The thread can be part of the design or not, whichever you wish. You can use a thread that blends in or stands out to create a look you love. The choice is totally yours.
Begin quilting ¼ inch away from your seams or "stitch in the ditch" – in the indentation created by the seams themselves. Just follow the lines of the pattern for your first quilt. As you gain experience you can make more detailed designs.
Binding the quilt is a simple process that finishes the project. You will need a 2 ½ inch wide strips of fabric to fit around the quilt. Cut your chosen fabric on the bias to give it some stretch. Sew the strips together with short seams until you have a long strip that fits around the quilt.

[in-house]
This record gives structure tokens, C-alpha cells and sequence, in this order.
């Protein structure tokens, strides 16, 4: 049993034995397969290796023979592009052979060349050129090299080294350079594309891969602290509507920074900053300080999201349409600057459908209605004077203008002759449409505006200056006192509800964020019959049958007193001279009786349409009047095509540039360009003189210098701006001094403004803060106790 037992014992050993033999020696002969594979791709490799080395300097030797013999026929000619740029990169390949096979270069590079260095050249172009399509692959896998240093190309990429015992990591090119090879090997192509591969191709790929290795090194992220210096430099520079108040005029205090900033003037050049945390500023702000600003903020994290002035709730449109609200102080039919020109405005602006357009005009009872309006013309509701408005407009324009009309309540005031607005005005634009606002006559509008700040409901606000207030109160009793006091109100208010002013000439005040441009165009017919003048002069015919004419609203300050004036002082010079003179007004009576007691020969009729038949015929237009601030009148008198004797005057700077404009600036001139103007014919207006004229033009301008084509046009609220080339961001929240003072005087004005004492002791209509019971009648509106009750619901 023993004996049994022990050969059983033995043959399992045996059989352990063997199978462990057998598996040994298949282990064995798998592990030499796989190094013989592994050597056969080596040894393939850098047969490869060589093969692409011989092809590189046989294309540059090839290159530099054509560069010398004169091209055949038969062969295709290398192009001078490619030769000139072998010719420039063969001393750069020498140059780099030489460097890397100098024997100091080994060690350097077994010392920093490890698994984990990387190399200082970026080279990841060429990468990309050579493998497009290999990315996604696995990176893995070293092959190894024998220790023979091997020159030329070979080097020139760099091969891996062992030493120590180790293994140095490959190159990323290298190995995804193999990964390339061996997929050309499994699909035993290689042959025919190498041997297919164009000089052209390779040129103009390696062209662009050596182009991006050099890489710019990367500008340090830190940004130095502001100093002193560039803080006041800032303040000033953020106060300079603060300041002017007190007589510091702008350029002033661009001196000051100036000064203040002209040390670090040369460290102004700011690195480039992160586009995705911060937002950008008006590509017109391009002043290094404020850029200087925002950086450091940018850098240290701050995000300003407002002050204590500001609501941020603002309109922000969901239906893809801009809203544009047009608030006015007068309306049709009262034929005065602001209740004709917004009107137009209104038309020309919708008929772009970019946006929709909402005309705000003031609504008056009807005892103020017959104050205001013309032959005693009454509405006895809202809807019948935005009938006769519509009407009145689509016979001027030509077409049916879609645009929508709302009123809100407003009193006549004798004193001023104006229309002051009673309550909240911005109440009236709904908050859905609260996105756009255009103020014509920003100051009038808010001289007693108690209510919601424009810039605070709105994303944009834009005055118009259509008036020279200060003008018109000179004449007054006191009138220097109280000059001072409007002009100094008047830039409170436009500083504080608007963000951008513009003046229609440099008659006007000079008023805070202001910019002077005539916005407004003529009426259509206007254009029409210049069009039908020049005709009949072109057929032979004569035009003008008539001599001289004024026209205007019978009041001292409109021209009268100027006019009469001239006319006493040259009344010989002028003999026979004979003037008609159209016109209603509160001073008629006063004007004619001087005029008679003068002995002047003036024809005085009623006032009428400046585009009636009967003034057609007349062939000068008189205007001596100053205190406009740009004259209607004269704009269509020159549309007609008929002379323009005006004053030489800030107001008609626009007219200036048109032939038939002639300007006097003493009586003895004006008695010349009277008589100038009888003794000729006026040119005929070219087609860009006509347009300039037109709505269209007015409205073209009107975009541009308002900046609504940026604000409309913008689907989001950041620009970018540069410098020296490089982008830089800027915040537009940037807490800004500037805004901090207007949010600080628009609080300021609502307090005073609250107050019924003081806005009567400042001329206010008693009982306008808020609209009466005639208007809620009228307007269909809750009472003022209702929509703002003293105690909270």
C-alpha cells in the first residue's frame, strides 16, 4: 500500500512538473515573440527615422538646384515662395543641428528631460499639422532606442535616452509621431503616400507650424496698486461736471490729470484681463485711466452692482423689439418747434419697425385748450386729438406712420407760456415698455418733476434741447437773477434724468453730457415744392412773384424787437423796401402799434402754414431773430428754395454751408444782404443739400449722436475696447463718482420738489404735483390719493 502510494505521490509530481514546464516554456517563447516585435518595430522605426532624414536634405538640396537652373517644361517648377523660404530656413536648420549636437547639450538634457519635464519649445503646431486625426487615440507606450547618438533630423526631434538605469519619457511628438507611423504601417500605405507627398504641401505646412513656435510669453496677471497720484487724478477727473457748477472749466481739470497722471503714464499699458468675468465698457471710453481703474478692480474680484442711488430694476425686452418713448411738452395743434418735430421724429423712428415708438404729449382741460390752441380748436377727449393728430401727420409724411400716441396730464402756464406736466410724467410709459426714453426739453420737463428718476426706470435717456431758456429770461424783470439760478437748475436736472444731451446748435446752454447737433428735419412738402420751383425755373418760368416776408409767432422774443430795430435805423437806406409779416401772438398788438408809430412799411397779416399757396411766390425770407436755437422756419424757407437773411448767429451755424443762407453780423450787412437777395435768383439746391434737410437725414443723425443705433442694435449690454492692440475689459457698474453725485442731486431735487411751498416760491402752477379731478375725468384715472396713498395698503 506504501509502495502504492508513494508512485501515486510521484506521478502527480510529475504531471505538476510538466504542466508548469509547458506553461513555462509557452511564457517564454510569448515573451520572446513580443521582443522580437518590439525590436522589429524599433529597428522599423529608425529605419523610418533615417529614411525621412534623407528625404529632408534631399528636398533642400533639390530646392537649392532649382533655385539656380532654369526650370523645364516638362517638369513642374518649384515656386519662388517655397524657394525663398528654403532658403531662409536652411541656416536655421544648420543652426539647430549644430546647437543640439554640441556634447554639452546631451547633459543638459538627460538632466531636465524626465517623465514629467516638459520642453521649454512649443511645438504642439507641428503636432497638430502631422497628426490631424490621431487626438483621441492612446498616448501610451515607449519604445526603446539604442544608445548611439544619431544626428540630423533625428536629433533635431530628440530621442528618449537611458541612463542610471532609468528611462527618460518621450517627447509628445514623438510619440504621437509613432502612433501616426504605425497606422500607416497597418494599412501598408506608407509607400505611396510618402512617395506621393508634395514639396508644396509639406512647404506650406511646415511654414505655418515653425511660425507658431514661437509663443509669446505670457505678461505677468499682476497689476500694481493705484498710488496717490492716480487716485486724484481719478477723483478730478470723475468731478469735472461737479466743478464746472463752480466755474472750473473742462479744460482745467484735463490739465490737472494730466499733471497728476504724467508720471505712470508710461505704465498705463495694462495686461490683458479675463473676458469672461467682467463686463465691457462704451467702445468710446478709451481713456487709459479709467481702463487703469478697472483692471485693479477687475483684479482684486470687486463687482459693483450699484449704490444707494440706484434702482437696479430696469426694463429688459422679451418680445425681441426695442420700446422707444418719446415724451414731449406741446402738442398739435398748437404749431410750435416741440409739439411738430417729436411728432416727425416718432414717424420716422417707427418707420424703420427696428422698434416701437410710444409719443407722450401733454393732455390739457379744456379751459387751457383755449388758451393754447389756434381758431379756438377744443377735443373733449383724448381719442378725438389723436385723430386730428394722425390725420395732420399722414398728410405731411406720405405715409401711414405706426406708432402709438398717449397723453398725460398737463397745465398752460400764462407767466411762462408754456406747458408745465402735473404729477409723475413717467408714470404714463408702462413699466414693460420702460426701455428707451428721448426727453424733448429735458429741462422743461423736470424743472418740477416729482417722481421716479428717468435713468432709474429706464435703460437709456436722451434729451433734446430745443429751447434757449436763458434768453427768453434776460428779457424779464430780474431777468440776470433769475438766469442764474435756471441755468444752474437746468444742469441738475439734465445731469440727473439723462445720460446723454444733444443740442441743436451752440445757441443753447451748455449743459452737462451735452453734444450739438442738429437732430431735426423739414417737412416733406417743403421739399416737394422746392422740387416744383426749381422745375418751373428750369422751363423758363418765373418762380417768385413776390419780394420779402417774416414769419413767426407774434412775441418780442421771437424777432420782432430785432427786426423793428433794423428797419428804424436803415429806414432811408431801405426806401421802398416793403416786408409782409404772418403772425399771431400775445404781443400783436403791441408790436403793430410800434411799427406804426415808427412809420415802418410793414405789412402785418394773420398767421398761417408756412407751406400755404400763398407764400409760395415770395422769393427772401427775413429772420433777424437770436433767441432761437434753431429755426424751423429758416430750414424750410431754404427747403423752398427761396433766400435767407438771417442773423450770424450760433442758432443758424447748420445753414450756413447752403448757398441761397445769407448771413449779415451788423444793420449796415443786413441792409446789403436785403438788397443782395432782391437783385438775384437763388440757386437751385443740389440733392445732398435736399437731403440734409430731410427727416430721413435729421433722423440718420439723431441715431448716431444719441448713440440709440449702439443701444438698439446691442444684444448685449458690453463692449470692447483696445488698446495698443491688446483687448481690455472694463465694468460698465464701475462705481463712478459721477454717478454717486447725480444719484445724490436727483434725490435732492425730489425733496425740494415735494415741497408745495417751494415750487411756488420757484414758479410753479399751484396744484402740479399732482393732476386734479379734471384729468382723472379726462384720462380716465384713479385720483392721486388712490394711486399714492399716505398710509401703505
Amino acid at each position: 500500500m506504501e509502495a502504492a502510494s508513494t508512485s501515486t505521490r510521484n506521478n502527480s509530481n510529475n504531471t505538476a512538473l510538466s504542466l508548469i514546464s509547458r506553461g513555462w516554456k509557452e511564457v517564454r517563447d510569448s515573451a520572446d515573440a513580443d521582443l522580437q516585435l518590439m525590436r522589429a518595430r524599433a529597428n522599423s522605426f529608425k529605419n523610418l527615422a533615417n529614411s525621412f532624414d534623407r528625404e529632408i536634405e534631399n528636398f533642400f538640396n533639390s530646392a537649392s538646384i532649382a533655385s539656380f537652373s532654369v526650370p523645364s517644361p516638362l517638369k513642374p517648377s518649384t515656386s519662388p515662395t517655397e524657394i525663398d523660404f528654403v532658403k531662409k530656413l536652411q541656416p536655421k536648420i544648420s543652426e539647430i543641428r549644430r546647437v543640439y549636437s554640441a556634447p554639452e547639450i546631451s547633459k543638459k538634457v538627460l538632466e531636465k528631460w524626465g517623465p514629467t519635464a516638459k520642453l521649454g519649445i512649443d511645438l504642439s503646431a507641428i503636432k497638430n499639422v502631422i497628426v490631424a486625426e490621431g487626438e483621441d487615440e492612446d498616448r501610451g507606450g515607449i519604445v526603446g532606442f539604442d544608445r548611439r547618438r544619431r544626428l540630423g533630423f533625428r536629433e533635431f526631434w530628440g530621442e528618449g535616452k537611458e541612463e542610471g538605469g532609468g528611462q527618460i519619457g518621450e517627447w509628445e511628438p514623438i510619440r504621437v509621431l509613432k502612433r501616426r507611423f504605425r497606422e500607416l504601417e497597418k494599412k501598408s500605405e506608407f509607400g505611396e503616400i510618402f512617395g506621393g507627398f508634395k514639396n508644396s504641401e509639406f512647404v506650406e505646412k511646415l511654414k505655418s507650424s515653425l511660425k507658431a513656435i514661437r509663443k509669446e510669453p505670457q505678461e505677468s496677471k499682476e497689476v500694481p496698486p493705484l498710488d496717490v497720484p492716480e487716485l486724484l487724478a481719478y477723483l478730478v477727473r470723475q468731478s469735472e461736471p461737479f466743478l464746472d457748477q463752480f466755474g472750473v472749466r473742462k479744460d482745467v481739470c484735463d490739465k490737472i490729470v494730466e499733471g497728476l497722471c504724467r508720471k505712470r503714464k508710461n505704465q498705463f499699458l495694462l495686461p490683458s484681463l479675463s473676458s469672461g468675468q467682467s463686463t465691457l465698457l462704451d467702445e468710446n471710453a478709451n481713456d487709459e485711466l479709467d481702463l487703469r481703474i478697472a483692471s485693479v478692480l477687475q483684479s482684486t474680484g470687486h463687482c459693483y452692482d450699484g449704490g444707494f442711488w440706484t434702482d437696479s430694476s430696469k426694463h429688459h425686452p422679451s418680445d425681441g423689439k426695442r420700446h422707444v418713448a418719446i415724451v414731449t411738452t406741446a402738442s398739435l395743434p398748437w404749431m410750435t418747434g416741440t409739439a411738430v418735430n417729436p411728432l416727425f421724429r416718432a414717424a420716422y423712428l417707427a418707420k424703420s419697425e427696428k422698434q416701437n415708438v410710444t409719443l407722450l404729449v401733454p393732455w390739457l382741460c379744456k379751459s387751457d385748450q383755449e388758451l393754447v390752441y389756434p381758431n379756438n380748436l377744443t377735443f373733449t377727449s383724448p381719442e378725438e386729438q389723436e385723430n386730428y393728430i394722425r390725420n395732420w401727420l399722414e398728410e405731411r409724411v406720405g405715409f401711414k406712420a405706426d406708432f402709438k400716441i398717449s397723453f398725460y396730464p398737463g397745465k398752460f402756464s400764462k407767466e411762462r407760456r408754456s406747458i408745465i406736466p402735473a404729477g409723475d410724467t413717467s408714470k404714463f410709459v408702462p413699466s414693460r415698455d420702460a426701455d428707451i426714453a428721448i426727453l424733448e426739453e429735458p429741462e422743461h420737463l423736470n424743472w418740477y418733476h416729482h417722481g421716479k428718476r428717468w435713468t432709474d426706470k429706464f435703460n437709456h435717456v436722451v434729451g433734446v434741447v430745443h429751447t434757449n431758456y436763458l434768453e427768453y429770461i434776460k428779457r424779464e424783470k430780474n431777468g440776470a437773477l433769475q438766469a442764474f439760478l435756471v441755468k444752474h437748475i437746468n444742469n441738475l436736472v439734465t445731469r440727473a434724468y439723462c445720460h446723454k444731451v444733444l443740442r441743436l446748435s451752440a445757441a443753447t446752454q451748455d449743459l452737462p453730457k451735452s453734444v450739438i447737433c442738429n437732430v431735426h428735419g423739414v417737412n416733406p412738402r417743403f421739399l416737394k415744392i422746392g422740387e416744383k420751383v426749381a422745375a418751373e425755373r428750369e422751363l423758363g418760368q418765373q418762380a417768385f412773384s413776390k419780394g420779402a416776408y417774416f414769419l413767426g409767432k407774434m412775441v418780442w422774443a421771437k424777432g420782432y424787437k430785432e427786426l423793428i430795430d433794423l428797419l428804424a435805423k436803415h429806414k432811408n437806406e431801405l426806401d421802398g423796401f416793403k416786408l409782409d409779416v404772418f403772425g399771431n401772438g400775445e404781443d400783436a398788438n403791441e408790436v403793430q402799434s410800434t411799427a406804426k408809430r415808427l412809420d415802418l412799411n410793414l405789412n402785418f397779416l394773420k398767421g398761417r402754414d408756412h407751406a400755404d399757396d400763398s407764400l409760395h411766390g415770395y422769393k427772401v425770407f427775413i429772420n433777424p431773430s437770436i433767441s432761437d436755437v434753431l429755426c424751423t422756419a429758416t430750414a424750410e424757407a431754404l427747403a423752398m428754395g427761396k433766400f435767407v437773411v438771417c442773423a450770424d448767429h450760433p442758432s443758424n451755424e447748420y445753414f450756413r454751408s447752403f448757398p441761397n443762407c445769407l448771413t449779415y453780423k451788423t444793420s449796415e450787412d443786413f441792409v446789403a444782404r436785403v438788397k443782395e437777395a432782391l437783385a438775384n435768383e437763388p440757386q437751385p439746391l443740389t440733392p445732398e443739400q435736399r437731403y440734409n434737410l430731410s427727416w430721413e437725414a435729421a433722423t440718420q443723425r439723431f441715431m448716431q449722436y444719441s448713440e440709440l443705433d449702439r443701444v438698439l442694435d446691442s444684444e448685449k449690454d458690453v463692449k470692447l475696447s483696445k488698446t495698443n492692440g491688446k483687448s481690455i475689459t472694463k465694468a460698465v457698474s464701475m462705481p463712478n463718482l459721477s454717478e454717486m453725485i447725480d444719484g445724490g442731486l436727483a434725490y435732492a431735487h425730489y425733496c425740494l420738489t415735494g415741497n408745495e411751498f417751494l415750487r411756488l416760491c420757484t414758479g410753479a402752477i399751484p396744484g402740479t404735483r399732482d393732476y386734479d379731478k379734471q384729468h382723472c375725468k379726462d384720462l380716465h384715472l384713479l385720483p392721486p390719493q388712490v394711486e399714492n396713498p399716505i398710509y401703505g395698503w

- Trim the quilt and make sure the edges are even.
- Baste the edges together very close to the edge of the fabric.
- Fold the binding in half and press.
- With the quilt top facing up match the raw edge of the binding strip with the raw edge of the quilt, right sides together.
- Sew with a ¼ inch seam.
- Now press the binding strip seam in the direction of the binding strip.
- Fold the other raw edge of the binding strip under and sew it to the bottom of the quilt.
- Press and remove any basting threads.
Just Follow Directions
The first time you read through the instructions making a pieced quilt will sound complicated and difficult. Just follow the instructions carefully, go slowly, and you will find it is much easier to do than to explain. Give yourself plenty of time, and plenty of practice, and you will be creating quilts in no time.